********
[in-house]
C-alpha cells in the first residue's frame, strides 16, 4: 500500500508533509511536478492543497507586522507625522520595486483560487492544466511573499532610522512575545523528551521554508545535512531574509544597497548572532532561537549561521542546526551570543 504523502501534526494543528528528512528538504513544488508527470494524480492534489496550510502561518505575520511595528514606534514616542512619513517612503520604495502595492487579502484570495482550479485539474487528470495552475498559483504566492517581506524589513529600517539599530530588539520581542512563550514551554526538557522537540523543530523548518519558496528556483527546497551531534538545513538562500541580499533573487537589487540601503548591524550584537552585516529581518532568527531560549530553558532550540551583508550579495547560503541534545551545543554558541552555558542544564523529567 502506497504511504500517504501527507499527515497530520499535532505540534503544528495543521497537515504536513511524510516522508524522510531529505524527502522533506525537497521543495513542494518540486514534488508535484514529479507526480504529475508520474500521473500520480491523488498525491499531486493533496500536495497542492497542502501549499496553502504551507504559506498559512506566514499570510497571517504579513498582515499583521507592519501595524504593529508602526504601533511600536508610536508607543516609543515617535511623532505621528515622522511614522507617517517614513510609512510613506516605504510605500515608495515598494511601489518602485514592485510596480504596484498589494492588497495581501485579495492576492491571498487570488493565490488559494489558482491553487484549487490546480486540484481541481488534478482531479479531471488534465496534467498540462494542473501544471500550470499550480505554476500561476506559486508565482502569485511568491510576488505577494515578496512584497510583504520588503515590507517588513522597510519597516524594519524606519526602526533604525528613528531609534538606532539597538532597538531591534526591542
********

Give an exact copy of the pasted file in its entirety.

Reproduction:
[in-house]
C-alpha cells in the first residue's frame, strides 16, 4: 500500500508533509511536478492543497507586522507625522520595486483560487492544466511573499532610522512575545523528551521554508545535512531574509544597497548572532532561537549561521542546526551570543 504523502501534526494543528528528512528538504513544488508527470494524480492534489496550510502561518505575520511595528514606534514616542512619513517612503520604495502595492487579502484570495482550479485539474487528470495552475498559483504566492517581506524589513529600517539599530530588539520581542512563550514551554526538557522537540523543530523548518519558496528556483527546497551531534538545513538562500541580499533573487537589487540601503548591524550584537552585516529581518532568527531560549530553558532550540551583508550579495547560503541534545551545543554558541552555558542544564523529567 502506497504511504500517504501527507499527515497530520499535532505540534503544528495543521497537515504536513511524510516522508524522510531529505524527502522533506525537497521543495513542494518540486514534488508535484514529479507526480504529475508520474500521473500520480491523488498525491499531486493533496500536495497542492497542502501549499496553502504551507504559506498559512506566514499570510497571517504579513498582515499583521507592519501595524504593529508602526504601533511600536508610536508607543516609543515617535511623532505621528515622522511614522507617517517614513510609512510613506516605504510605500515608495515598494511601489518602485514592485510596480504596484498589494492588497495581501485579495492576492491571498487570488493565490488559494489558482491553487484549487490546480486540484481541481488534478482531479479531471488534465496534467498540462494542473501544471500550470499550480505554476500561476506559486508565482502569485511568491510576488505577494515578496512584497510583504520588503515590507517588513522597510519597516524594519524606519526602526533604525528613528531609534538606532539597538532597538531591534526591542